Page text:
It IS an experiment. I wouldn't hazard a guess if it will succeed or fail.


'An odd economy'; well yes it's a revolutionaly and failed narco-state right on the US's doorstep. Even Sleepy-Joe might wake up if he finds Bitcoin-central on his doorstep. More seriously, have you travelled though Central America? As you know the idea of them pioneering a pukka new global currency is frankly beyond ridiculous.

Many countries have currencies pegged to other major currencies, even the relatively mighty Singapore has for several decades; it's about export competitiveness.

Urbandreamer
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Re: Crypto Bubble

#456438

Postby Urbandreamer » November 8th, 2021, 7:30 am

DiamondEcho wrote:More seriously, have you travelled though Central America? As you know the idea of them pioneering a pukka new global currency is frankly beyond ridiculous.


I haven't been to Central America, nor have I been to Canada or Africa. I did install machine tools in China during the late 80's and early 90's when much of it was still very much a 3'ed world country, does that count?

I was not claiming that Bitcoin would become a new global currency when I questioned if El Salvador's experiment was "likely to be a dismal failure". I was suggesting many things.

It's claimed that more people there now have Bitcoin wallets than bank accounts. Not difficult when less than 30% of the population have bank accounts.
Do you know about M-Pesa? Why do you think that has been so successful? Sure M-Pesa is not a cryptocurrency, but arguably Bitcoin is acting as M-Pasa in El Salvador.
Here is a bit about M-Pesa.
https://telcoin.medium.com/banking-the- ... 3381b26836

I am also not claiming that I KNOW that this experiment will succeed. It is others who claim to know the outcome simply because it's a cryptocurrency or Bitcoin in particular.

Ps
Canada is growing Canabis to export and last year doubled it's quantity of the dried stuff exported. Does that make it a "narco-state right on the US's doorstep"?

1nvest
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Re: Crypto Bubble

#460203

Postby 1nvest » November 22nd, 2021, 10:51 pm

Urbandreamer wrote:Bitcoin is contentious because it's not easy for the state to control. In the UK we used to have exchange controls and still have laws about moving gold in or out of the country. Those controls would be problematic to apply to bitcoin transactions.

Other than pre-declaration or otherwise potentially having it confiscated as smuggling/proceeds of illicit activities, I'm not familiar with UK laws about moving gold in/out of the country, do you have a reference?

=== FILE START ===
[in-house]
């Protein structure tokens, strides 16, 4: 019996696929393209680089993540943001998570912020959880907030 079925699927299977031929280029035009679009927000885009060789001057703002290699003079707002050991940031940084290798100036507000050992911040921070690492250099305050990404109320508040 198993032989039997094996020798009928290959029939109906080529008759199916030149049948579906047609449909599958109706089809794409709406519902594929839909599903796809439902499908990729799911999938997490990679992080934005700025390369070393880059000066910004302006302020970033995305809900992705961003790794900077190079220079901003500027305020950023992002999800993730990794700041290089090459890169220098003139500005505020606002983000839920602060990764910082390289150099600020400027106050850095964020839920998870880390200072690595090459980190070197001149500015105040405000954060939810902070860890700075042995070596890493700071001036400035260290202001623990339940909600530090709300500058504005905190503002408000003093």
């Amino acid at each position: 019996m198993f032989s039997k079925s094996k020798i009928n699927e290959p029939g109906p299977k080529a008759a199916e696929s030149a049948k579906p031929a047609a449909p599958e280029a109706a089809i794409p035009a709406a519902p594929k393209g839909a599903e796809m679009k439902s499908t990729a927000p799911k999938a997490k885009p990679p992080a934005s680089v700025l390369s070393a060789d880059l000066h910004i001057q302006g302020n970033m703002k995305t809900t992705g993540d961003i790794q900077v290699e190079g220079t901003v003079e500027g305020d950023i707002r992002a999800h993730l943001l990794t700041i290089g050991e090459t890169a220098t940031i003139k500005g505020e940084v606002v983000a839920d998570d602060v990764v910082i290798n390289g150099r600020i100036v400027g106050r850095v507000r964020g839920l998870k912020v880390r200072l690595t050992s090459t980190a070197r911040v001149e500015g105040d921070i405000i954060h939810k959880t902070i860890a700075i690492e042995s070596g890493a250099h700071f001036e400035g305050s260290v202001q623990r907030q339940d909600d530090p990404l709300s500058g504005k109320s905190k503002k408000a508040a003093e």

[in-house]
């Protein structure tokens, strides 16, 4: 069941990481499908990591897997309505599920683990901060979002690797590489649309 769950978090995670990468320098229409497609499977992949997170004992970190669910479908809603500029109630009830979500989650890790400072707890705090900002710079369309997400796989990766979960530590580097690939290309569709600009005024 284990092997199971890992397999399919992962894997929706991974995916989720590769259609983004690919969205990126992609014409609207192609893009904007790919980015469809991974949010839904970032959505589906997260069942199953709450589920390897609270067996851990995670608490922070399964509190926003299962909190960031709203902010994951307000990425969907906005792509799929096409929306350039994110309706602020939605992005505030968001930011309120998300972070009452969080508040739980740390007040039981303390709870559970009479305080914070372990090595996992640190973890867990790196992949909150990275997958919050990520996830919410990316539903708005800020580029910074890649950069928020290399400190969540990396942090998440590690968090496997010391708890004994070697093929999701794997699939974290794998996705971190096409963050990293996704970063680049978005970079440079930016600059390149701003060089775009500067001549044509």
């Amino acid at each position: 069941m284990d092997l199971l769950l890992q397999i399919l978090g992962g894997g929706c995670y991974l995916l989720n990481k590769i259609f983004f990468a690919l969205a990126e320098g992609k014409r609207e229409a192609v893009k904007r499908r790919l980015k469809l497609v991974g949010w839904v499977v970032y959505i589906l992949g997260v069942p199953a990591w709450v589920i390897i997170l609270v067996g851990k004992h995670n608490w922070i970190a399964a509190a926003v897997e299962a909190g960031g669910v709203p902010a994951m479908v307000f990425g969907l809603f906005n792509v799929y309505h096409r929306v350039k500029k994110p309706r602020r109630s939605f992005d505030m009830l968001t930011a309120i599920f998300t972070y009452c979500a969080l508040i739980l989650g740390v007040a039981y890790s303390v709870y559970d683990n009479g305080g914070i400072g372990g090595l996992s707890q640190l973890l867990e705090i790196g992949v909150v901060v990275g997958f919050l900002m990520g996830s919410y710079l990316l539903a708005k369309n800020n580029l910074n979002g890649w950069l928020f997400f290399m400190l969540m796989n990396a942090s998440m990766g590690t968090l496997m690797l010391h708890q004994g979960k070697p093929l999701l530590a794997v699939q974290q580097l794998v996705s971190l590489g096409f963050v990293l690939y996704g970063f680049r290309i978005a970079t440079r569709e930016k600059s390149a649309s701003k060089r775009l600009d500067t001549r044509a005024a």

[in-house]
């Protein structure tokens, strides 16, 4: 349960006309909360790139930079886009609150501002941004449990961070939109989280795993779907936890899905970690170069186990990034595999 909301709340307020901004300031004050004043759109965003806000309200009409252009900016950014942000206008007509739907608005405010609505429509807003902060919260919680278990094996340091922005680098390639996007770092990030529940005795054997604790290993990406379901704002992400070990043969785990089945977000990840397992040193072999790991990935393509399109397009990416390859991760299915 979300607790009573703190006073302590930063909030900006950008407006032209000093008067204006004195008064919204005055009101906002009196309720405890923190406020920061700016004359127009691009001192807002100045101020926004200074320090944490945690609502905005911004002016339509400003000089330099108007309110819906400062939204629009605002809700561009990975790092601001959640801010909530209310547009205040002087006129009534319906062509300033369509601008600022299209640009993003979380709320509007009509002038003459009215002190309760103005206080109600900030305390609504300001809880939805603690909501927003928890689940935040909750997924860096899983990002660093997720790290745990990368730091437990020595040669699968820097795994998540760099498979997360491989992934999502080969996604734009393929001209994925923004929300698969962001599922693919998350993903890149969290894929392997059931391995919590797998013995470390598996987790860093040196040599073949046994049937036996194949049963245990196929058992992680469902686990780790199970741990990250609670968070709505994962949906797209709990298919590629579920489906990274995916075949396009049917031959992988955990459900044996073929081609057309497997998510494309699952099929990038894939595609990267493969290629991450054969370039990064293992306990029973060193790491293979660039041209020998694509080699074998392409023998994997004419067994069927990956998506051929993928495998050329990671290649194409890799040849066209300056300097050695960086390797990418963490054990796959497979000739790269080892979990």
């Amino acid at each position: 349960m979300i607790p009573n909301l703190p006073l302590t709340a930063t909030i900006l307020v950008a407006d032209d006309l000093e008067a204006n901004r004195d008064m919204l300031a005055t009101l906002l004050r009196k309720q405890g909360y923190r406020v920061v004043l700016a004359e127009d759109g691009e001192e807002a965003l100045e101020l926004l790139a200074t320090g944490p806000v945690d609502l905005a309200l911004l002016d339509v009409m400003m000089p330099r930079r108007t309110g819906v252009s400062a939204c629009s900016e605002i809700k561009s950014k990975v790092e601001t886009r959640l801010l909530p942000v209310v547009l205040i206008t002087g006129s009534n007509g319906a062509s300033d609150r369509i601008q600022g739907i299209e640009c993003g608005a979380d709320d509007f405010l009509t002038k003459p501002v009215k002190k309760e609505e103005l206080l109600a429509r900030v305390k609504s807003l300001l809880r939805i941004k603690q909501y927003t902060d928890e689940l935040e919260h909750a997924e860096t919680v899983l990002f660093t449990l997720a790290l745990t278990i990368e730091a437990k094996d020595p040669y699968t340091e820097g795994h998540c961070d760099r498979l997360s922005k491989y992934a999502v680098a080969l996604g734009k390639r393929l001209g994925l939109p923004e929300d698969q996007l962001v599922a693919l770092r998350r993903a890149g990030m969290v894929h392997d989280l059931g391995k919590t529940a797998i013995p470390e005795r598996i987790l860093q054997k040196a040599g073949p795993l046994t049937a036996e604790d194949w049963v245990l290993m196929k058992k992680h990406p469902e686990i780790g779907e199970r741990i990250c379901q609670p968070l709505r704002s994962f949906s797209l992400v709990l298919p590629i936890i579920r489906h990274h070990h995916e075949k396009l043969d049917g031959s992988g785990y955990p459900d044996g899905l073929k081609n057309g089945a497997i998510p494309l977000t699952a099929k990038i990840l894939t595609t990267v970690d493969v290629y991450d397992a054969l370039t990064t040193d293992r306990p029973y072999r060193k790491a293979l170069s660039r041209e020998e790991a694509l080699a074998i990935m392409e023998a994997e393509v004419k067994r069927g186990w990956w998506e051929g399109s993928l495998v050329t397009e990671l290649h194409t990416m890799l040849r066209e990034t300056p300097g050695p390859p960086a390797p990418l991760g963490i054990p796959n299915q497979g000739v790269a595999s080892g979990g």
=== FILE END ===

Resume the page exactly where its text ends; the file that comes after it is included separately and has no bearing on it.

The alternative to physically moving physical gold in/out is to liquidate, electronically transfer the cash, repurchase at the desired target destination. I guess in that sense bitcoin could instead be the medium of exchange/transfer when it was desired to leave a low footprint. As such I see a primary target of bitcoin transparency/audit-trail. Counter-parties breaking the law to accept/deal/pay in bitcoins without a verified audit trail as to which individual(s) made the exchange/deal. When so, and when the price does stabilise, it will be just another regulated currency and likely one of relatively low value.

Urbandreamer
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Re: Crypto Bubble

#460223

Postby Urbandreamer » November 23rd, 2021, 6:40 am

1nvest wrote:Other than pre-declaration or otherwise potentially having it confiscated as smuggling/proceeds of illicit activities, I'm not familiar with UK laws about moving gold in/out of the country, do you have a reference?


https://www.gov.uk/guidance/gold-acquis ... tice-70121

1nvest
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Re: Crypto Bubble

#461022

Postby 1nvest » November 26th, 2021, 8:14 am

Urbandreamer wrote:
1nvest wrote:Other than pre-declaration or otherwise potentially having it confiscated as smuggling/proceeds of illicit activities, I'm not familiar with UK laws about moving gold in/out of the country, do you have a reference?


https://www.gov.uk/guidance/gold-acquis ... tice-70121

Thanks. Obvious really, similar to any other goods/products i.e. restrictions can apply on the amounts and whether traceable (receipts) and how much value is being conveyed.

I wonder whether valuation might in the case of legal tender be the currency or commodity value, 1000 gold sovereigns of legal tender £1 each or gold value of around 320 times (at recent price levels) that? Same for gifts (I gifted Mr John Wick £1000 in UK legal tender coins, versus I gifted £320,000 in gold sovereign coins). I suspect legally it would be whichever were the higher value of the two.